Apart from interest rates, several other factors affect bond prices and YTM. These include credit risk, inflation, and the bond’s maturity. Bonds with higher credit risk, such as those issued by companies with poor credit ratings, offer higher yields to compensate investors for the increased risk of default. Inflation erodes the purchasing power of a bond’s fixed interest payments, making them less attractive to investors. Finally, the longer the bond’s maturity, the greater the risk it carries, which means investors demand a higher yield to compensate for that risk.

Here are the three main factors that will affect bond prices and yield to maturity with a bit more detail:

Credit risk: refers to the risk of the bond issuer defaulting on the bond, which means they fail to make the required payments. If the bond issuer has a high credit risk, meaning they have a higher chance of defaulting, the bond will be riskier and need a higher yield to compensate for that risk. For example, a company with a poor credit rating issues a bond with a 5% coupon rate. Another company with a better credit rating may issue a bond with a 3% coupon rate. In this case, the bond with the higher credit risk will need to offer a higher yield to attract investors, which means it will have a higher YTM.

Inflation is the rate at which the general price level of goods and services in an economy is increasing. Inflation erodes the purchasing power of a bond’s fixed interest payments, making them less attractive to investors. If the inflation rate exceeds the bond’s coupon rate, the investor will lose money on the investment. For example, if a bond has a 3% coupon rate and inflation is at 4%, the investor’s real return after adjusting for inflation will be negative. As a result, the bond will need to offer a higher yield to compensate for the inflation risk.

Maturity: The maturity of a bond refers to the length of time until the bond reaches its maturity date, at which point the bond issuer repays the principal amount borrowed. Bonds with longer maturities are riskier because there is a greater chance that interest rates will change during that time, which can affect the bond’s price and yield. As a result, bonds with longer maturities will typically offer higher yields to compensate for that risk. For example, a 30-year bond will typically have a higher yield than a 5-year bond with the same coupon rate, all other factors being equal.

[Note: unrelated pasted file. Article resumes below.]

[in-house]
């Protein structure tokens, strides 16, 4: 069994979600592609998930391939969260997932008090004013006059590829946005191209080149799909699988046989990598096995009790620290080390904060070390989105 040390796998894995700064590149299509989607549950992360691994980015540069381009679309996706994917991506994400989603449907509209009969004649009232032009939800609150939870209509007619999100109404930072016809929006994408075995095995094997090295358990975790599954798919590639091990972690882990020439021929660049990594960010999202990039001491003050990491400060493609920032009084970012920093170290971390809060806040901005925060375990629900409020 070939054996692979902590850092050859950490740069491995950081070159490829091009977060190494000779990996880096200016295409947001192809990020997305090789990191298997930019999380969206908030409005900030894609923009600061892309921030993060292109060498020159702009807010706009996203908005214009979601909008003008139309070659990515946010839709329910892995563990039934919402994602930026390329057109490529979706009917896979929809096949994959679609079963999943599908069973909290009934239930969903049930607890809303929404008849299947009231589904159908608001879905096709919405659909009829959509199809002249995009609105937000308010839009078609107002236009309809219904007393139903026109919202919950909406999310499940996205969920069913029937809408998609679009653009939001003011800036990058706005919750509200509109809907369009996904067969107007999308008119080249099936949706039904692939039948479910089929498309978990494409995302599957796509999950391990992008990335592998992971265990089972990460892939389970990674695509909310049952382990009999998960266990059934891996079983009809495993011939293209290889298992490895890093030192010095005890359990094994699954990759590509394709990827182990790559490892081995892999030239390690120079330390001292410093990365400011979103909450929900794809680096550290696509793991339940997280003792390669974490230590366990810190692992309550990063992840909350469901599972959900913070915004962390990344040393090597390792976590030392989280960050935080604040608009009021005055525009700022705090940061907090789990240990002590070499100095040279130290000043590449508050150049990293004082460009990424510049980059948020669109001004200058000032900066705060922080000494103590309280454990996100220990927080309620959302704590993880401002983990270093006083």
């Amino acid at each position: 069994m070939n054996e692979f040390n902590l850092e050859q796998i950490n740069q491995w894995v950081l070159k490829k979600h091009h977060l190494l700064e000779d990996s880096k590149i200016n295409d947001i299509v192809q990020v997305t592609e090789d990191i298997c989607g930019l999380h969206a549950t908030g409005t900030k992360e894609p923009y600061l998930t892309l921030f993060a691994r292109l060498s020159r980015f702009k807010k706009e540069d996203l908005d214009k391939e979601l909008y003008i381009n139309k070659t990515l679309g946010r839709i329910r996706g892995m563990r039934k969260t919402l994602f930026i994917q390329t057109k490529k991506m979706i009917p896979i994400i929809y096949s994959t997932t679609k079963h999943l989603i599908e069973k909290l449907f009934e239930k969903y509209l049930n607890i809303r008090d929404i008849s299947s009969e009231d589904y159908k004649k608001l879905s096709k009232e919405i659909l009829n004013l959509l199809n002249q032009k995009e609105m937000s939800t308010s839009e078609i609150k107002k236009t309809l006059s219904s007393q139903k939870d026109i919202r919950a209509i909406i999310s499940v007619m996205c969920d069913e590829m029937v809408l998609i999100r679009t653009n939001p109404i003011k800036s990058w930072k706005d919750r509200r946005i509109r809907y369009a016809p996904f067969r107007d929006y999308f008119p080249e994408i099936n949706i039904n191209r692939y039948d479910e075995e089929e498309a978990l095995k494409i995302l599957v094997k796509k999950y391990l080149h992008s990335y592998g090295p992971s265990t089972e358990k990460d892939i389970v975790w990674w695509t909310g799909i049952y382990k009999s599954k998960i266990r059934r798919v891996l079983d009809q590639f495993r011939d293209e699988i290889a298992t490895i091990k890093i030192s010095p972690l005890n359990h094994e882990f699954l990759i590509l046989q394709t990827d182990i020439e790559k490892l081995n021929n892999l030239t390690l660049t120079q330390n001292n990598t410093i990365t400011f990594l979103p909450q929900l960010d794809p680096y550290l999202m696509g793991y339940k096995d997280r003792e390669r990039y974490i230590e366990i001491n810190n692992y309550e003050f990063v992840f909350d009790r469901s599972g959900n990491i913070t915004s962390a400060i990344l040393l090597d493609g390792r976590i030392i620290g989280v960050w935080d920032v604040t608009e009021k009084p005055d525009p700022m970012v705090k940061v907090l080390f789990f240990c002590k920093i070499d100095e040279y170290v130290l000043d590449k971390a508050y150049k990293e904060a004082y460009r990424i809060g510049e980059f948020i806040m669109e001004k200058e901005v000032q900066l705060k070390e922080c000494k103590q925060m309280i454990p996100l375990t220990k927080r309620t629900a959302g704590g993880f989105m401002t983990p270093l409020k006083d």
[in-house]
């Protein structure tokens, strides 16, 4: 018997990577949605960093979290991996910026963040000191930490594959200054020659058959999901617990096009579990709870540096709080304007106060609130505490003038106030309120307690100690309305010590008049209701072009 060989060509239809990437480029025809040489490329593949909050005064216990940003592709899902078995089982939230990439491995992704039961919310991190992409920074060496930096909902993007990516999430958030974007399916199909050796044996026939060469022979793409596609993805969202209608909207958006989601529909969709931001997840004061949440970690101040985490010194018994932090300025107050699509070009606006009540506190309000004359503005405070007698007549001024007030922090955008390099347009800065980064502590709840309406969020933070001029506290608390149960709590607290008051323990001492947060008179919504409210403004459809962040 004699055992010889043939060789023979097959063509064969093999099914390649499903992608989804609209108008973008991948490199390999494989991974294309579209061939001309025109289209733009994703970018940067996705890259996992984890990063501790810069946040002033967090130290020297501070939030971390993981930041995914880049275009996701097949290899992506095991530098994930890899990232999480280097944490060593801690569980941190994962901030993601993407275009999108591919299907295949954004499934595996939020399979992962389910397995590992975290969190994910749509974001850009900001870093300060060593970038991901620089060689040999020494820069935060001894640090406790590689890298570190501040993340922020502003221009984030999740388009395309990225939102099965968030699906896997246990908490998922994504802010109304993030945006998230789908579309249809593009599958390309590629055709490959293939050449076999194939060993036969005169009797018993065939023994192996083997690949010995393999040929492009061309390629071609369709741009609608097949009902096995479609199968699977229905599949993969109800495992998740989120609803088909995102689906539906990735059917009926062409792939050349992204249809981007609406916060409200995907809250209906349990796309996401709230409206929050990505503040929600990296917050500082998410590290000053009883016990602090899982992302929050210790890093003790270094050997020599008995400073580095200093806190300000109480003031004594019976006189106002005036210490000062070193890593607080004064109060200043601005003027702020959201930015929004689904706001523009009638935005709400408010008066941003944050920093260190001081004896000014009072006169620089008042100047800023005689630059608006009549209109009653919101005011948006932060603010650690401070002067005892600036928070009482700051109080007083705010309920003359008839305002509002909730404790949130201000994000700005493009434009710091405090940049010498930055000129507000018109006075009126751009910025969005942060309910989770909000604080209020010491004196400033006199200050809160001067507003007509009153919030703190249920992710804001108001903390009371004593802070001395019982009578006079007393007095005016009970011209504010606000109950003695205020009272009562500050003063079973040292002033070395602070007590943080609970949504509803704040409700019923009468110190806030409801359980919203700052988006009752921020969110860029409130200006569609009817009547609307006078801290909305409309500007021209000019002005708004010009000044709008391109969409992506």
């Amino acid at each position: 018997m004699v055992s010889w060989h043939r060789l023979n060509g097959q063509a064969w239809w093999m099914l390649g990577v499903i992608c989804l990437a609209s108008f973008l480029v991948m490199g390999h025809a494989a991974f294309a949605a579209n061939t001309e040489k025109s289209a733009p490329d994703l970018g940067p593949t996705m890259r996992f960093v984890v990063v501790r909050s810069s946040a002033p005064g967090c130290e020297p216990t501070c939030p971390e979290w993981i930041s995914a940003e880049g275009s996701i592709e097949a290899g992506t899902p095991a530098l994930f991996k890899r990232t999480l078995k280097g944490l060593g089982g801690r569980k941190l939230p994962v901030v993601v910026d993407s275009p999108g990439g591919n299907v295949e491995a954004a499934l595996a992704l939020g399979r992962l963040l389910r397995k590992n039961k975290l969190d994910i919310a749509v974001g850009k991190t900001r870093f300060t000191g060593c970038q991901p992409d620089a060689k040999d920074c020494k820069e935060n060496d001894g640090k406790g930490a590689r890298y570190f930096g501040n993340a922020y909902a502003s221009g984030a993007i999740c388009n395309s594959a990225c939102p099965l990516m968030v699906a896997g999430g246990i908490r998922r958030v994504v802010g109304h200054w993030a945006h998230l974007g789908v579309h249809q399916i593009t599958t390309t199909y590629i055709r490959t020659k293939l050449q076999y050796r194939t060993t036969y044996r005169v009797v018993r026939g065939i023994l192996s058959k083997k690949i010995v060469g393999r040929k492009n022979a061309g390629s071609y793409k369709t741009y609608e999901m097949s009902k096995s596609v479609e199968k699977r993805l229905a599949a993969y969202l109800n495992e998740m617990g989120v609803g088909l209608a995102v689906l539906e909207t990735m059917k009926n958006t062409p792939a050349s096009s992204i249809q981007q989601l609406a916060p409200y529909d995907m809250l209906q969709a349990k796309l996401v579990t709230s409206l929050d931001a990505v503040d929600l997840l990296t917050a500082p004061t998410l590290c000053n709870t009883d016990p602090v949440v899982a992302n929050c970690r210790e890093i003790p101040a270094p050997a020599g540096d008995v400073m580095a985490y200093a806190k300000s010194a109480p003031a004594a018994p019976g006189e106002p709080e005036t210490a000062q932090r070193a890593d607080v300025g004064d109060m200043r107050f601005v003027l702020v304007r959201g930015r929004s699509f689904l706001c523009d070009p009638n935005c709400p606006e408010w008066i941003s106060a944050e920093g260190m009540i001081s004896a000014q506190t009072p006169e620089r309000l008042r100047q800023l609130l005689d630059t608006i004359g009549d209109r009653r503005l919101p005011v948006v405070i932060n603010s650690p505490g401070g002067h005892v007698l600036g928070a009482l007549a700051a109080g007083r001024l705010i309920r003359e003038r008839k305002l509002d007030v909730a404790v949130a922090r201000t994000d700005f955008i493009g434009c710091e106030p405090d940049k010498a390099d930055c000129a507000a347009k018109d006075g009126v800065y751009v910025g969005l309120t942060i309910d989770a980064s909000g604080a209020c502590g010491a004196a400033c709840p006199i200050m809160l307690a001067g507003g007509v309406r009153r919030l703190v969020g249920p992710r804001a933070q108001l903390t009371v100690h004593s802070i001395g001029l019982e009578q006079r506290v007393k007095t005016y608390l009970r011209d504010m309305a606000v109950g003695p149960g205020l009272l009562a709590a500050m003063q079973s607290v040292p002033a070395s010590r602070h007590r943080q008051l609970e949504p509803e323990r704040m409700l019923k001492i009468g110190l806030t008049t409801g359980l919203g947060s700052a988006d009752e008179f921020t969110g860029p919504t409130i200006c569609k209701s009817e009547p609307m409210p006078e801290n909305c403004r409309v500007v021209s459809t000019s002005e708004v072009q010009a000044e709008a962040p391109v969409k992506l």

Importance of YTM in Bond Investing

YTM is important in bond investing because it helps investors determine a bond’s true yield, which considers its price, coupon rate, and time to maturity. This means that when comparing different bonds, they can use YTM to compare their true returns rather than just looking at the bond’s coupon rate or current yield.

For example, you are considering two bonds: Bond A and Bond B. Bond A has a coupon rate of 4% and a YTM of 4%, while Bond B has a coupon rate of 5% and a YTM of 4%. At first glance, it might seem like Bond B is the better investment because it has a higher coupon rate. However, when you look at the YTM, you can see that Bond A has the same return as Bond B. This is because Bond A is priced lower than Bond B, so its yield is higher to compensate for the lower price.

Another reason YTM is important is that it allows investors to estimate the future value of their investment if held until maturity. Let’s say you are considering buying a bond with a YTM of 5%. If you hold that bond until maturity, you can expect to earn a total return of 5%. This can help you make informed decisions about investing in a particular bond.

In addition, YTM helps investors assess the risk of a bond. Bonds with higher YTM generally have a higher level of risk because they offer a higher return to compensate for that risk. Understanding the relationship between risk and return is crucial in making investment decisions.

Overall, YTM is a key concept in bond investing because it helps investors make informed decisions by comparing the true returns of different bonds, estimating the future value of their investment, and assessing the risk of a bond.

Conclusion

Bond prices and YTM have an inverse relationship that is affected by several factors, including interest rates, credit risk, inflation, and maturity. YTM is an important concept in bond investing because it helps investors determine the true yield of a bond, which takes into account its price, coupon rate, and time to maturity. By understanding YTM, investors can compare the yields of different bonds and make informed decisions when investing in bonds. Overall, YTM is an essential tool for bond investors, and mastering this concept can help investors maximize their returns and minimize their risks.

FAQs

What is the difference between YTM and current yield?

Current yield is the annual income from a bond divided by its current market price. It does not take into account the bond’s time to maturity. YTM, on the other hand, considers the bond’s price, coupon rate, and time to maturity and is a more accurate measure of a bond

Can YTM change over time?

Yes, YTM can change over time. This is because the market price of a bond fluctuates in response to changes in interest rates and other factors. As the bond’s price changes, so does its yield to maturity.

Why is YTM important for investors?

YTM is important for investors because it allows them to compare the yields of different bonds with different maturities and coupon rates. Moreover, YTM helps investors estimate the future value of their investment if held until maturity.

How does credit risk affect YTM?

Bonds with higher credit risk offer higher yields to compensate investors for the increased risk of default. This means that bonds issued by companies with poor credit ratings will have higher YTM than those with high credit ratings.

Is YTM the same as yield to call?

No, YTM is not the same as yield to call. Yield to call is a bond’s yield if it is called before its maturity date. This typically occurs when interest rates fall, and the issuer can refinance the bond at a lower rate. Yield to call is only relevant for bonds with call provisions.

[wpcode id="4722"]